The recent class action lawsuit against ABC and producers of “The Bachelor” franchise alleging the show’s producers have consistently discriminated against minorities has some bemoaning the frivolity of protesting racism in a “reality” show when countless other fights are more serious and worthy of Black folks’ attention.  While Nathaniel Claybrooks’ and Christopher Johnson’s cause may not deserve protests en masse, the lawsuit does make important statements about principles of inclusiveness in America.

The suit demonstrates the choice between rationalizing our small numbers in or our complete absence from past-times like soccer, vegan cooking, E-Harmony ads, NASCAR races and the Oscars with the mantra, “Those things just aren’t for us,” and demanding that citizens of this country not be required or expected to give up any part of American life.  Even the superficial, sexist and trashy parts.

Clearly “The Bachelor” is not a show that has any chance of instilling an ounce of racial pride.  Unless the producers continue to opt for the exclusionary route (think Italian Vogue’s Black edition), integrating the show has the potential to offend Black women as they watch fine, single Black men eagerly survey, measure and rate—through embarrassingly sexist and humiliating tasks—several White women who all fit the same Hollywood standard of beauty.  It also could play into the hyper-sexualized Black male stereotype.

One can easily see a win as a loss in this case, but I think attorney Cyrus Mehri is right when he asserts that “sending a message of exclusiveness … has a negative effect on this country,” and ABC isn’t the only one sending the message.  Resigning ourselves to “that’s not for us,” or creating similar products just for us, has its own detrimental consequences.

“It’s not for us” plays into the narrative that we’re too different.  In this nation of immigrants and surviving Native peoples, people of African descent are the anomaly.  The other that can’t be understood.  The group that forces movie studios to change their marketing plans and causes brands to hire ad agencies that specialize in knowing the minds of ethnic audiences.  White America just can’t be expected to get those people.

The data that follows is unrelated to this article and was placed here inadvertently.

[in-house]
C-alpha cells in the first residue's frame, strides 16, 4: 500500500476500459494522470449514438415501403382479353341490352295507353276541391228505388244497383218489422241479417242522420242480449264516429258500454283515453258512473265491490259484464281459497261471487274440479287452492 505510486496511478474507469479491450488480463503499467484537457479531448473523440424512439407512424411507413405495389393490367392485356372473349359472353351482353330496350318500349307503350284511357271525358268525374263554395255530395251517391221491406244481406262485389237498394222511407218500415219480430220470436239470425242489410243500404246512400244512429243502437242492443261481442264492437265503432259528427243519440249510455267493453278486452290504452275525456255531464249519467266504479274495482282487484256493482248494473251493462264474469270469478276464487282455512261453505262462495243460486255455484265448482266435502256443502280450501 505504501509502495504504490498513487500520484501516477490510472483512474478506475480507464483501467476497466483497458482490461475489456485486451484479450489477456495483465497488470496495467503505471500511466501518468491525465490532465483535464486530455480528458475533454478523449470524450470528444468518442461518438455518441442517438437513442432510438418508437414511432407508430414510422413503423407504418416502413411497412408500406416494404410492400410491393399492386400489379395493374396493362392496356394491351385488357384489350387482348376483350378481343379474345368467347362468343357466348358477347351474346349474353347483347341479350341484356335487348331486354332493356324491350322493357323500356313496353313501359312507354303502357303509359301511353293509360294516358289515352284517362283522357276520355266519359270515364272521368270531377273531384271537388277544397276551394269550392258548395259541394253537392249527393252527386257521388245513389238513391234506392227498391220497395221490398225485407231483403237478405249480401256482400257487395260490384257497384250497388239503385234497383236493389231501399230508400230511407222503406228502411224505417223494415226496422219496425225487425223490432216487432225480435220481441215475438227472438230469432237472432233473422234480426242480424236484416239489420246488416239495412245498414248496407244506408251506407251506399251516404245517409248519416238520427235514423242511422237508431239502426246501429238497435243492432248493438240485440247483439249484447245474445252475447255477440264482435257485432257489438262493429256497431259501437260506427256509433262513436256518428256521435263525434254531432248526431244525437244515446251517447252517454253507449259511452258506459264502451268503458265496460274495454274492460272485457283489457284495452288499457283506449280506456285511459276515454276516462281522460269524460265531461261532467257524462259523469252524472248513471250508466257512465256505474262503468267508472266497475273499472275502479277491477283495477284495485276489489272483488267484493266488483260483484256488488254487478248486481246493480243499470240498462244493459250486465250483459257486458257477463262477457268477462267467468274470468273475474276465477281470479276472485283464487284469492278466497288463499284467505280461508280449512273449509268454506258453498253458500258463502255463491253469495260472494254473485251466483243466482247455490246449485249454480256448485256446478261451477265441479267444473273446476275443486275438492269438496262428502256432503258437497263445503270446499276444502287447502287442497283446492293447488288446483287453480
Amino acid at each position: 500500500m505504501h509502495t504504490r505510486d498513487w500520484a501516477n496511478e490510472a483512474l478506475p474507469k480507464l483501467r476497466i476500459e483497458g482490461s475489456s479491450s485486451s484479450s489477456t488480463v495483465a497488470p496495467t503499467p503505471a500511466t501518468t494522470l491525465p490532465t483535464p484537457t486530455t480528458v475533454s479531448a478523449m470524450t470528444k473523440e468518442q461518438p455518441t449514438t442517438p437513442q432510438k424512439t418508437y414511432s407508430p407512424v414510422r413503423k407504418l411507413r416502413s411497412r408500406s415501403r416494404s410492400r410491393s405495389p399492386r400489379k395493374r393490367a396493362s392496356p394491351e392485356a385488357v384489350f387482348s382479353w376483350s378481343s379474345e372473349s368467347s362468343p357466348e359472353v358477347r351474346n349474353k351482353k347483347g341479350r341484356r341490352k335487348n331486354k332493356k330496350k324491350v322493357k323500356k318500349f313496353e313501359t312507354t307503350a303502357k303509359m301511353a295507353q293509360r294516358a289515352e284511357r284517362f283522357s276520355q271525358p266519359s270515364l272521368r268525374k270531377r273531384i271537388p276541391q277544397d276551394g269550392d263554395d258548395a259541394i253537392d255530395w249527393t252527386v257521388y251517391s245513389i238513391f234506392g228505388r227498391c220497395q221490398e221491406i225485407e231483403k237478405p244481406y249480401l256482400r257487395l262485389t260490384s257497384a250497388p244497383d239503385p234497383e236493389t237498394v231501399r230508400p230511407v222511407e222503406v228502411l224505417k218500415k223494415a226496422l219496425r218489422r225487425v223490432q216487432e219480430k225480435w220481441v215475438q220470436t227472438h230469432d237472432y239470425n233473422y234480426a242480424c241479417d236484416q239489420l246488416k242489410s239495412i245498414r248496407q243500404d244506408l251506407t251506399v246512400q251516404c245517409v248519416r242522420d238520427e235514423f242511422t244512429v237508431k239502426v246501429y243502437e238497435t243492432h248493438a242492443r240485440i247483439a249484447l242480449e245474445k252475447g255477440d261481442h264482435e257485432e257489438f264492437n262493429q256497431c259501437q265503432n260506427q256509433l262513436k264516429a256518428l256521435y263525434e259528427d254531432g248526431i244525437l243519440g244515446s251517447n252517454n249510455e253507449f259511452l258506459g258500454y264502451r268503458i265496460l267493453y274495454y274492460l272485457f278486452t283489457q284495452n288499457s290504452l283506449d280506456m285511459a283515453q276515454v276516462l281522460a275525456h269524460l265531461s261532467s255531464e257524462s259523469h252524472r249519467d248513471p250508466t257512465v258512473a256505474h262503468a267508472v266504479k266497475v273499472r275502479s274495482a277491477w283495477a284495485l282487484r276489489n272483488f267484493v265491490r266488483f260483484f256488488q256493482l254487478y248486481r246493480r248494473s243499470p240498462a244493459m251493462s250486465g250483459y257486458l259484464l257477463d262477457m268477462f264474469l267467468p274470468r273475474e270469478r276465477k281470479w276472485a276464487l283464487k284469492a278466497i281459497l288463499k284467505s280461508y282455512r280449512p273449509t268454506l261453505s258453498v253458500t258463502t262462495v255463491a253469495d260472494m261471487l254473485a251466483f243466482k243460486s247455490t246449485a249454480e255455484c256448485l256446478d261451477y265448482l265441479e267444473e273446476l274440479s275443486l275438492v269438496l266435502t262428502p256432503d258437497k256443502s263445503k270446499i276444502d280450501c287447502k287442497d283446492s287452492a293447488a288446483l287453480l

This is not to say that cultural differences don’t exist between Americans whose ancestors are from different continents and between Americans who have been socialized to be different.  It is to say differences don’t justify exclusion and to point out that individuals, not entire racial groups, have distinct preferences.  If it were impossible for us to enjoy the same things White people enjoy, then why, when barred from our own inventions that have gone mainstream, from our own ideas whites have stolen, or from the mainstream’s creations, do we create or recreate something similar for ourselves and have great success with it?  We are not the mysterious “other” too often repackaged as alien, not human, unrelatable, impossible to sympathize with or feel compassion towards and undeserving of what Whites in America have.

This is also not suggesting that there must be a Black Bachelor or Bachelorette so we have an opportunity to prove our worthiness to Whites.  Not only is “The Bachelor” franchise not the place for the model minority moment, but also, there have been more than enough intelligent, good, law-abiding, clean-cut, well-kempt African Americans—including a whole family of them in the White House—to show we’re normal people. And, of course, we don’t actually have an obligation to prove our humanity to Whites in the first place.This lawsuit simply speaks to our right to be included. This lawsuit demonstrates our right to fully participate in a society we truly consider our own, a society that, by 2042, won’t even look like what the Bachelor has been peddling for 10 years and 23 seasons.  Non-White people are here, we are home and it’s long past time for White Americans to include us.

Part of me wishes Black people, as a collective voice, could say, “The Bachelor just isn’t for us,” that we are above even wanting to be associated with a show that locks women into traditional roles of cattiness and desperation as they compete against one another to a man’s delight.  In the Afro-Centric purist’s ideal world, this would be a fantastic way to set us apart from, and above, the “others.”  But human beings just aren’t that different from one another.  And U.S. citizens should refuse to relinquish any aspect of American life they want to be a part of.

Mariam Williams is an award-winning writer and a contributing columnist to the Courier-Journal. She is the interim program coordinator at the Anne Braden Institute for Social Justice Research and has received grants to pursue writing for social change from The Kentucky Foundation for Women.  She blogs at